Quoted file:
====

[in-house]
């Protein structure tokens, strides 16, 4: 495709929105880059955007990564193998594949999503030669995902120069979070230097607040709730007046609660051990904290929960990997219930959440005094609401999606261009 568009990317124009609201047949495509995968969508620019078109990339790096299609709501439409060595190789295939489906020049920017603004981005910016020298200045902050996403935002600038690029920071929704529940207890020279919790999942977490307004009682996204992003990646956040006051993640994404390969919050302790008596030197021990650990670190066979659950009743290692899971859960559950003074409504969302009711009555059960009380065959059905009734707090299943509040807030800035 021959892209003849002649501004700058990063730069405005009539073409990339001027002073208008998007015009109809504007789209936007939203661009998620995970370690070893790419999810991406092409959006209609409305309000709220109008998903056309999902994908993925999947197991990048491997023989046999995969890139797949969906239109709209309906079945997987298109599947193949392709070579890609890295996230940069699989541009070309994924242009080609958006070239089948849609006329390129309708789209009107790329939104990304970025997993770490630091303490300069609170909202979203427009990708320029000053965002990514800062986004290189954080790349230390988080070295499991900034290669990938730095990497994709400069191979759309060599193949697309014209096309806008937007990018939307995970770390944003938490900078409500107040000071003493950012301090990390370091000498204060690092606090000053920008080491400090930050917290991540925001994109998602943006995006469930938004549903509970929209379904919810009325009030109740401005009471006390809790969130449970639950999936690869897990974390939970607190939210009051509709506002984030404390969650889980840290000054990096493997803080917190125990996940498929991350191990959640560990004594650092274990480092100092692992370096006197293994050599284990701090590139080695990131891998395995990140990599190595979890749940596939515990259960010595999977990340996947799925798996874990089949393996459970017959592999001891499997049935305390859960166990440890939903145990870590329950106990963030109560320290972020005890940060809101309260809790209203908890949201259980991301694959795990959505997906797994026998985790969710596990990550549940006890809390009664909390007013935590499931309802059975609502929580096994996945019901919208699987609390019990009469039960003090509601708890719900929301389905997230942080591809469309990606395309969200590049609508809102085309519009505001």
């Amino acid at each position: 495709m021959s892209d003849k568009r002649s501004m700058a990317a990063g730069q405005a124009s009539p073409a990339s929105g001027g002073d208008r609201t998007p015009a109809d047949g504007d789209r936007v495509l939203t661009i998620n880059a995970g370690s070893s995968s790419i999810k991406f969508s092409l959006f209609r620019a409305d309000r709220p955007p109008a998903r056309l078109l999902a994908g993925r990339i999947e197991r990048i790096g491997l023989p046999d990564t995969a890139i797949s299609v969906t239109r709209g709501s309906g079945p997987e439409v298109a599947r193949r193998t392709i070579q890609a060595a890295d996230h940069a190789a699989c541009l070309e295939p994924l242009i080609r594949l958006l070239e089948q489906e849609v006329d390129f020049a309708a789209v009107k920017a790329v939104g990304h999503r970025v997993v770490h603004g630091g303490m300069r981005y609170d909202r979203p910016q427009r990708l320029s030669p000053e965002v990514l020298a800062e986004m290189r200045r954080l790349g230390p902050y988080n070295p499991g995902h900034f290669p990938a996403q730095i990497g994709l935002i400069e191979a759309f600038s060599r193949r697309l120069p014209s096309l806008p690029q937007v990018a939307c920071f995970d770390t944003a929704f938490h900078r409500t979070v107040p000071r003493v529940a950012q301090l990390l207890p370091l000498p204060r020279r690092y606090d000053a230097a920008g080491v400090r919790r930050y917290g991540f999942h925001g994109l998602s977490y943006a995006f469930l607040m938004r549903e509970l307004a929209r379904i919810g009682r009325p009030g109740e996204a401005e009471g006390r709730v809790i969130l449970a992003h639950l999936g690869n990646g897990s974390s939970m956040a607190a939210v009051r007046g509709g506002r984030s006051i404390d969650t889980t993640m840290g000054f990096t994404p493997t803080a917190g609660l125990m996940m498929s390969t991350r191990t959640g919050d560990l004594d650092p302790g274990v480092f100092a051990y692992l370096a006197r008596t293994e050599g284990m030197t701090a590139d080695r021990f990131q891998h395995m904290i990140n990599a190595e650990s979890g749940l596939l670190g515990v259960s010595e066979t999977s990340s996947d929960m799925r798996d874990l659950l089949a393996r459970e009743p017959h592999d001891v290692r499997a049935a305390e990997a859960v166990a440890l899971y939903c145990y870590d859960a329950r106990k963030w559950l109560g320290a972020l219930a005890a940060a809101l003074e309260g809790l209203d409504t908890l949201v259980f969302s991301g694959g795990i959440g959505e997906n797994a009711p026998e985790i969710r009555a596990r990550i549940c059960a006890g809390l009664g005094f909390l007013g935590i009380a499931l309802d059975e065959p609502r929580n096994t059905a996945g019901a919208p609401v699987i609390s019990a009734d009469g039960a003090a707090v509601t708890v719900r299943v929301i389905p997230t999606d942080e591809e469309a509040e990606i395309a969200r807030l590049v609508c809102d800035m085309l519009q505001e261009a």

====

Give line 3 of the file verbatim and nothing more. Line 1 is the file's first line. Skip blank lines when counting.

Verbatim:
């Amino acid at each position: 495709m021959s892209d003849k568009r002649s501004m700058a990317a990063g730069q405005a124009s009539p073409a990339s929105g001027g002073d208008r609201t998007p015009a109809d047949g504007d789209r936007v495509l939203t661009i998620n880059a995970g370690s070893s995968s790419i999810k991406f969508s092409l959006f209609r620019a409305d309000r709220p955007p109008a998903r056309l078109l999902a994908g993925r990339i999947e197991r990048i790096g491997l023989p046999d990564t995969a890139i797949s299609v969906t239109r709209g709501s309906g079945p997987e439409v298109a599947r193949r193998t392709i070579q890609a060595a890295d996230h940069a190789a699989c541009l070309e295939p994924l242009i080609r594949l958006l070239e089948q489906e849609v006329d390129f020049a309708a789209v009107k920017a790329v939104g990304h999503r970025v997993v770490h603004g630091g303490m300069r981005y609170d909202r979203p910016q427009r990708l320029s030669p000053e965002v990514l020298a800062e986004m290189r200045r954080l790349g230390p902050y988080n070295p499991g995902h900034f290669p990938a996403q730095i990497g994709l935002i400069e191979a759309f600038s060599r193949r697309l120069p014209s096309l806008p690029q937007v990018a939307c920071f995970d770390t944003a929704f938490h900078r409500t979070v107040p000071r003493v529940a950012q301090l990390l207890p370091l000498p204060r020279r690092y606090d000053a230097a920008g080491v400090r919790r930050y917290g991540f999942h925001g994109l998602s977490y943006a995006f469930l607040m938004r549903e509970l307004a929209r379904i919810g009682r009325p009030g109740e996204a401005e009471g006390r709730v809790i969130l449970a992003h639950l999936g690869n990646g897990s974390s939970m956040a607190a939210v009051r007046g509709g506002r984030s006051i404390d969650t889980t993640m840290g000054f990096t994404p493997t803080a917190g609660l125990m996940m498929s390969t991350r191990t959640g919050d560990l004594d650092p302790g274990v480092f100092a051990y692992l370096a006197r008596t293994e050599g284990m030197t701090a590139d080695r021990f990131q891998h395995m904290i990140n990599a190595e650990s979890g749940l596939l670190g515990v259960s010595e066979t999977s990340s996947d929960m799925r798996d874990l659950l089949a393996r459970e009743p017959h592999d001891v290692r499997a049935a305390e990997a859960v166990a440890l899971y939903c145990y870590d859960a329950r106990k963030w559950l109560g320290a972020l219930a005890a940060a809101l003074e309260g809790l209203d409504t908890l949201v259980f969302s991301g694959g795990i959440g959505e997906n797994a009711p026998e985790i969710r009555a596990r990550i549940c059960a006890g809390l009664g005094f909390l007013g935590i009380a499931l309802d059975e065959p609502r929580n096994t059905a996945g019901a919208p609401v699987i609390s019990a009734d009469g039960a003090a707090v509601t708890v719900r299943v929301i389905p997230t999606d942080e591809e469309a509040e990606i395309a969200r807030l590049v609508c809102d800035m085309l519009q505001e261009a």